+ Apology of the Augsburg Confession, Article XXIV, 78-81 +
See also Luke 22:27; Mark 10:45; Romans 10:17; I Cor. 10:16.
Terms used by Lutherans in other languages:
German – der Gottesdienst or der Hauptgottesdienst
Swedish – Gudstjaenst
Finnish – Jumalanpalvelus
Greek term for liturgy: theia leitourgia
SOME FREQUENTLY ASKED QUESTIONS ON OUR LITURGICAL PRACTICE:
Why isn’t Contemporary Christian Music used in services at TRINITY?
A. We don’t use CCM music for lots of reasons.
1. It is generally music that focuses more on the emotions and entertainment than on the Gospel, on the Christian more than the Christ. It also tends to open the door to see the liturgy as entertainment as the musicians as performers rather than as instruments of the means of grace, promoting catechesis. Furthermore “praise music” as a style or focus of the service is putting the accent back our our efforts like the Reformed or the Roman Mass, which is something rejected by Scripture and the Lutheran Confessions (Apology, Article XXIV, under the “the term Mass”).
2. It is music that mirrors the culture of this world rather than the culture of Heaven, that claims to praise Jesus but does not really do so (praise is always about telling what Jesus has done).
3. It is a genre that focuses on the individual’s internal piety rather than on the Faith that saves.
Contemporary Christian Music comes out of the background of Pentecostals, charismatics and Baptists, and does not fit biblical, Lutheran teaching and practice. Those nominally Lutheran churches which indulge in this sort of music eventually lose their Lutheran heritage in teaching and practice. This is why we prefer the solid Lutheran chorales as the core of our hymn repertoire. Generally speaking, Lutherans who use such music and worship forms eventually lose their Lutheran identity, practice, and doctrine. Lutheran substance with non-Lutheran songs, practices, and such do not co-exist for long.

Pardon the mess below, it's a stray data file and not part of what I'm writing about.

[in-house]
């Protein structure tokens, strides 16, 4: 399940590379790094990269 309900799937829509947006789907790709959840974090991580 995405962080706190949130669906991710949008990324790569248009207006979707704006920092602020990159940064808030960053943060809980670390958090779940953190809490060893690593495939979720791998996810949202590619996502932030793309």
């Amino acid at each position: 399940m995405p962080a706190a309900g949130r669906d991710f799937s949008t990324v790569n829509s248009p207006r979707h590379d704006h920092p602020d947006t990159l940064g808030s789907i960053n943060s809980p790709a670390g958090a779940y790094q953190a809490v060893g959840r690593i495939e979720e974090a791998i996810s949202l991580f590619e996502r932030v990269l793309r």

Q. Do you use a screen for the words during worship?
A. No. At TRINITY for most services we use mainly the hymnal, Lutheran Service Book, along with a bulletin insert with the Scripture readings, Introit, and Gradual. We desire that the cross and altar are the focal point of the sanctuary, so that our eyes are fixed on Christ. We also desire that the sanctuary, which means “holy place,” be different from our living room at home or other places where we look toward a screen. The church is then seen as a reverent place of “comfort” rather than merely making us “comfortable.” The sanctuary is a house of prayer and receiving the Lord’s means of grace. As those who worship the Son of God who has become a man, who is the Word who became flesh (John 1:14),and uses tangible earthly elements to deliver His grace (water, bread, wine, book), we desire to reflect that through continuing to use a good Lutheran hymnal and solid printed pages, rather than something which can be switched off and on.
Q. Why does the pastor wear those catholic-looking robes (vestments)?
A. Vestments help cover the man and proclaim Christ. Vestments are a sort of uniform, indicating that the person wearing them is not acting as a private citizen, but as one who has been given a certain role and authority to act in it, almost like a police officer’s uniform or a military uniform. Here the office is that of speaking and giving the Gospel in the stead and by the command of Jesus. The white alb covers his person, the stole indicates the pastor’s ordination into the office of the holy ministry, and the chasuble is a special vestment for Holy Communion services. The asistants (elders, acolytes) also wear a basic white alb since they are serving to assist in the liturgy as well.